Ben Willem J. Mol, Eva Pajkrt, Frans J.M.E. Roumen, Melanie A. Os, Petra N. Kuiper, Monique C. Haak, Esteriek Miranda, Mallory D. Woiski, Jeanine E.M. Ven, Frederik J.R. Hermans, Corine Verhoeven, Ewoud Schuit, Christine Willekes, Brenda M. Kazemier, , Christianne M. Groot, Bouchra Koullali
To determine if the verification of short cervical length with a repeated measurement improved the identification of patients with short cervical length at increased risk of preterm delivery.
The present secondary analysis analyzed prospective cohort study data from patients with singleton pregnancies without a history of preterm delivery who presented for obstetric care in the Netherlands and delivered between November 18, 2009, and January 1, 2013. Cervical length was measured during standard anomaly scan and a second measurement was performed if the cervical length was 30 mm of shorter. Logistic regression and Cox proportional hazards modeling were used to evaluate associations between cervical length measurements and spontaneous preterm delivery before 37 weeks of pregnancy.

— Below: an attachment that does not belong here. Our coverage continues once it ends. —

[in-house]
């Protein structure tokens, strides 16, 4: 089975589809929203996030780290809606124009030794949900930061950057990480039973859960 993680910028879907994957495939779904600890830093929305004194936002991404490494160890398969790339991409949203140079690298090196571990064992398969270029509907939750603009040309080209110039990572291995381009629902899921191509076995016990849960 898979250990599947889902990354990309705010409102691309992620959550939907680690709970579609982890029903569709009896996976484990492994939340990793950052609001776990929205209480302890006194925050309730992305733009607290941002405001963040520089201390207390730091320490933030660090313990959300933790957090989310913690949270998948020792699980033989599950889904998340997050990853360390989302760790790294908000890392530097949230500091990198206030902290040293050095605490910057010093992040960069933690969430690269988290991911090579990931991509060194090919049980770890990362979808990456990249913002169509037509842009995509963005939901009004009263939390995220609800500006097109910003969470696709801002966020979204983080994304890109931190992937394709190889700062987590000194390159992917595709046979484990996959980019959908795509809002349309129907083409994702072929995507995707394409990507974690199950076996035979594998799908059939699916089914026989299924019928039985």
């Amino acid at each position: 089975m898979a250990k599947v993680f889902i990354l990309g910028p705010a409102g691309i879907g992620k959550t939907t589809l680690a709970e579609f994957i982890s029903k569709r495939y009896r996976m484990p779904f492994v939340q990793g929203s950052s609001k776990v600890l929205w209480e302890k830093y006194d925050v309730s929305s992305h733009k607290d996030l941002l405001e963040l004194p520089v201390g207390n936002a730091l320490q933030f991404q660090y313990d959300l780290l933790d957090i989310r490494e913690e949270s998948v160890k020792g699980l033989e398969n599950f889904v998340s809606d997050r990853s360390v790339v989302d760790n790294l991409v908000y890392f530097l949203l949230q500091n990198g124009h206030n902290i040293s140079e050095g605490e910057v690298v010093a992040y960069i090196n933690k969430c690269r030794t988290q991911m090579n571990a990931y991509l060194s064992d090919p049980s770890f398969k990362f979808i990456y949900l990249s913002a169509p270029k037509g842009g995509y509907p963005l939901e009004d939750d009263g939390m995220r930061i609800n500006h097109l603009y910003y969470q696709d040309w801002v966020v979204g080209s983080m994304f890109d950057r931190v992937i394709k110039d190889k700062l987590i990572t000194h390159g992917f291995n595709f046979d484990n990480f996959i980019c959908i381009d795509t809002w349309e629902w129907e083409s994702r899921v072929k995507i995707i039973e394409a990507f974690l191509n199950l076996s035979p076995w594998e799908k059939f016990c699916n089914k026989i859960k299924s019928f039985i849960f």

Cervical length measurements from 12 358 patients were included; 221 (1.8%) had an initial cervical length measurement of 30 mm or shorter. A second cervical length measurement was performed for 167 (75.6%) patients; no differences were identified in the odds of spontaneous preterm delivery when evaluated using the first, second, or a mean of both measurements, regardless of whether cervical length was analyzed as a continuous or dichotomous variable.
Among patients with singleton pregnancies, verification of short cervical length did not improve the identification of short cervical length.